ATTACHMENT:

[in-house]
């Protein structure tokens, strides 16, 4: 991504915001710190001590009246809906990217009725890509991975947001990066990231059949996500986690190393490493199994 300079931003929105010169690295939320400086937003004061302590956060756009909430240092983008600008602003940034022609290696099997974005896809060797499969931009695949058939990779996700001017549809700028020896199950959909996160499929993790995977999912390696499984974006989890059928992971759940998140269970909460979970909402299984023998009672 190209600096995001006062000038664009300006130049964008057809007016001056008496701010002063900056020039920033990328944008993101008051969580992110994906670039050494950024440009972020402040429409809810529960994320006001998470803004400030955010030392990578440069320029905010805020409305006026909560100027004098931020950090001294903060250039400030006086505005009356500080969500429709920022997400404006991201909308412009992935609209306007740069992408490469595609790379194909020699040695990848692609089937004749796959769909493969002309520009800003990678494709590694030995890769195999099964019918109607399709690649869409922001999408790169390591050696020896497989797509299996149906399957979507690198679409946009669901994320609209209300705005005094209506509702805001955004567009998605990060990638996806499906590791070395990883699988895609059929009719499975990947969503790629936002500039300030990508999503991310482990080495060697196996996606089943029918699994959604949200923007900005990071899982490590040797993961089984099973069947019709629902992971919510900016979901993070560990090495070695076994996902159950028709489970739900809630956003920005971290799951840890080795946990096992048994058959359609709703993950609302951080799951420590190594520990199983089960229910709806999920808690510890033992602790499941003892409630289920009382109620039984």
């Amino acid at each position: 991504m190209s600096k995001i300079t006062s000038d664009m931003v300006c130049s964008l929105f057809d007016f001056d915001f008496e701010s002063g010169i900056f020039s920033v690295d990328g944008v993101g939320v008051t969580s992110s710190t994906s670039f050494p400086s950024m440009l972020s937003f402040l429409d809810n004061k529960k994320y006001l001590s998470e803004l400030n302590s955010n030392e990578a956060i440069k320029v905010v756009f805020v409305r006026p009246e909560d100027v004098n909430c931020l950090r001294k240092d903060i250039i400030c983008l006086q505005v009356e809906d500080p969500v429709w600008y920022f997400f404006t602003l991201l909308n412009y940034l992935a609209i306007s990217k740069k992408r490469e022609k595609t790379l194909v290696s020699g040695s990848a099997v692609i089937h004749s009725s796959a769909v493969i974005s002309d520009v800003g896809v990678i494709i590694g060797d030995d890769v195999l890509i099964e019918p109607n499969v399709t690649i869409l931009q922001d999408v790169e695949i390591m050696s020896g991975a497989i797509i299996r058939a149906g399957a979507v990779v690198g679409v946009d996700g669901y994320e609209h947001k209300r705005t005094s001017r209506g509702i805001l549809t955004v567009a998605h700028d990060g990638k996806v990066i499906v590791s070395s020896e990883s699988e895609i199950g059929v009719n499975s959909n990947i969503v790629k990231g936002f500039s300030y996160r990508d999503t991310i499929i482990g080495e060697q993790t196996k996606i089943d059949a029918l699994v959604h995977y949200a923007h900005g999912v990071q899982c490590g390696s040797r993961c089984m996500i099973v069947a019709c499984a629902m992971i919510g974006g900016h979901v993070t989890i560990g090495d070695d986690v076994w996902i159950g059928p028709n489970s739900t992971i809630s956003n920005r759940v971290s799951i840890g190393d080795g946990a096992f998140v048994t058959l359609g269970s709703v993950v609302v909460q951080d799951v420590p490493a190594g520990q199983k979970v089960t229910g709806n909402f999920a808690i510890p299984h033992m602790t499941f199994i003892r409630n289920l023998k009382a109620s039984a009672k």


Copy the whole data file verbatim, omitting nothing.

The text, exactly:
[in-house]
């Protein structure tokens, strides 16, 4: 991504915001710190001590009246809906990217009725890509991975947001990066990231059949996500986690190393490493199994 300079931003929105010169690295939320400086937003004061302590956060756009909430240092983008600008602003940034022609290696099997974005896809060797499969931009695949058939990779996700001017549809700028020896199950959909996160499929993790995977999912390696499984974006989890059928992971759940998140269970909460979970909402299984023998009672 190209600096995001006062000038664009300006130049964008057809007016001056008496701010002063900056020039920033990328944008993101008051969580992110994906670039050494950024440009972020402040429409809810529960994320006001998470803004400030955010030392990578440069320029905010805020409305006026909560100027004098931020950090001294903060250039400030006086505005009356500080969500429709920022997400404006991201909308412009992935609209306007740069992408490469595609790379194909020699040695990848692609089937004749796959769909493969002309520009800003990678494709590694030995890769195999099964019918109607399709690649869409922001999408790169390591050696020896497989797509299996149906399957979507690198679409946009669901994320609209209300705005005094209506509702805001955004567009998605990060990638996806499906590791070395990883699988895609059929009719499975990947969503790629936002500039300030990508999503991310482990080495060697196996996606089943029918699994959604949200923007900005990071899982490590040797993961089984099973069947019709629902992971919510900016979901993070560990090495070695076994996902159950028709489970739900809630956003920005971290799951840890080795946990096992048994058959359609709703993950609302951080799951420590190594520990199983089960229910709806999920808690510890033992602790499941003892409630289920009382109620039984």
């Amino acid at each position: 991504m190209s600096k995001i300079t006062s000038d664009m931003v300006c130049s964008l929105f057809d007016f001056d915001f008496e701010s002063g010169i900056f020039s920033v690295d990328g944008v993101g939320v008051t969580s992110s710190t994906s670039f050494p400086s950024m440009l972020s937003f402040l429409d809810n004061k529960k994320y006001l001590s998470e803004l400030n302590s955010n030392e990578a956060i440069k320029v905010v756009f805020v409305r006026p009246e909560d100027v004098n909430c931020l950090r001294k240092d903060i250039i400030c983008l006086q505005v009356e809906d500080p969500v429709w600008y920022f997400f404006t602003l991201l909308n412009y940034l992935a609209i306007s990217k740069k992408r490469e022609k595609t790379l194909v290696s020699g040695s990848a099997v692609i089937h004749s009725s796959a769909v493969i974005s002309d520009v800003g896809v990678i494709i590694g060797d030995d890769v195999l890509i099964e019918p109607n499969v399709t690649i869409l931009q922001d999408v790169e695949i390591m050696s020896g991975a497989i797509i299996r058939a149906g399957a979507v990779v690198g679409v946009d996700g669901y994320e609209h947001k209300r705005t005094s001017r209506g509702i805001l549809t955004v567009a998605h700028d990060g990638k996806v990066i499906v590791s070395s020896e990883s699988e895609i199950g059929v009719n499975s959909n990947i969503v790629k990231g936002f500039s300030y996160r990508d999503t991310i499929i482990g080495e060697q993790t196996k996606i089943d059949a029918l699994v959604h995977y949200a923007h900005g999912v990071q899982c490590g390696s040797r993961c089984m996500i099973v069947a019709c499984a629902m992971i919510g974006g900016h979901v993070t989890i560990g090495d070695d986690v076994w996902i159950g059928p028709n489970s739900t992971i809630s956003n920005r759940v971290s799951i840890g190393d080795g946990a096992f998140v048994t058959l359609g269970s709703v993950v609302v909460q951080d799951v420590p490493a190594g520990q199983k979970v089960t229910g709806n909402f999920a808690i510890p299984h033992m602790t499941f199994i003892r409630n289920l023998k009382a109620s039984a009672k």